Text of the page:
Despite not having slept too much last night, Oliver and I made it to the market after dropping Jack off. We needed milk, juice and a few other necessities, but my fridge was also starting to look the teensiest bit vacant, so I took his lead and said "sure, let's go get juice!" He decided that he also wanted tulips and nut thins which I thought were terrific additions to our list, and I spied a few lingering Italian plums and peaches.Without hesitation (though with some awareness of canning obsession), I bought some and thought I'd make one last round of jam. Buying, enjoying and preserving things for later when they're in season makes me feel more connected with the natural course of the natural world; honoring their schedules makes me appreciate much more deeply that these treats only come around for a seemingly brief time each annum. There's a reason that tomatoes are gross in February, watermelons peak in June/July, squash are divided into summer and winter varieties and so forth. And watching fall usher out summer's bounty, it is almost an urgency I feel to save what I can of it for later.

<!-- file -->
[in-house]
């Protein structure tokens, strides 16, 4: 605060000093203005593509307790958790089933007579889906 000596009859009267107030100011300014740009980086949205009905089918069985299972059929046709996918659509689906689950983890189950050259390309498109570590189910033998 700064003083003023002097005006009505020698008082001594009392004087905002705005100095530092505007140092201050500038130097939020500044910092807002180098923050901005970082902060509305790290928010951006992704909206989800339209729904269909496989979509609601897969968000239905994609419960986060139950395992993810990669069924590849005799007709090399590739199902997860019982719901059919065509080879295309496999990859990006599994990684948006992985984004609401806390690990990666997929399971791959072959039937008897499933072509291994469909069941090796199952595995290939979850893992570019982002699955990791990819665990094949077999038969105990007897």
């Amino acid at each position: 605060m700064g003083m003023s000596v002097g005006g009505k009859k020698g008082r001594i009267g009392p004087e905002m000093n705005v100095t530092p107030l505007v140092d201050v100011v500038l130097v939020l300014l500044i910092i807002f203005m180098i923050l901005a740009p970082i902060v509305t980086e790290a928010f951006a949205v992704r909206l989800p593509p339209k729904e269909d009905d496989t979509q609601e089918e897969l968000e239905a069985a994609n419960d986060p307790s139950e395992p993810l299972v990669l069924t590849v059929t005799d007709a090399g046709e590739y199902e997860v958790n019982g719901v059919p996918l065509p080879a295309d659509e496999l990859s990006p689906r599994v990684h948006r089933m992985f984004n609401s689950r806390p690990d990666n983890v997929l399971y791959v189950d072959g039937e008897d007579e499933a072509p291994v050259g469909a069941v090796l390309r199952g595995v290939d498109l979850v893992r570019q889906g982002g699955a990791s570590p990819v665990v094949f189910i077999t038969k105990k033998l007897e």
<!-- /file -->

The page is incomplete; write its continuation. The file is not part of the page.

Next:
Last night as I stirred and stewed all that apple butter, I almost didn't mind the bone-deep fatigue consuming me. I felt like a cross between Strega Nonna with her pot and an early American farm woman doing what needed to be done with the harvest before it spoiled. Quite a stretch I know what with my food mill and various other accoutrements, but still, there is something about the process of doing the work rather than paying for it to be done for you that gives you a sense of appreciation for and connection to all that goes into the cycle of growth, harvest, and consumption in its most elemental form.
Lest you think I'm morphing into a Luddite who wants to move off the grid, I'm not. But I like feeling this connection.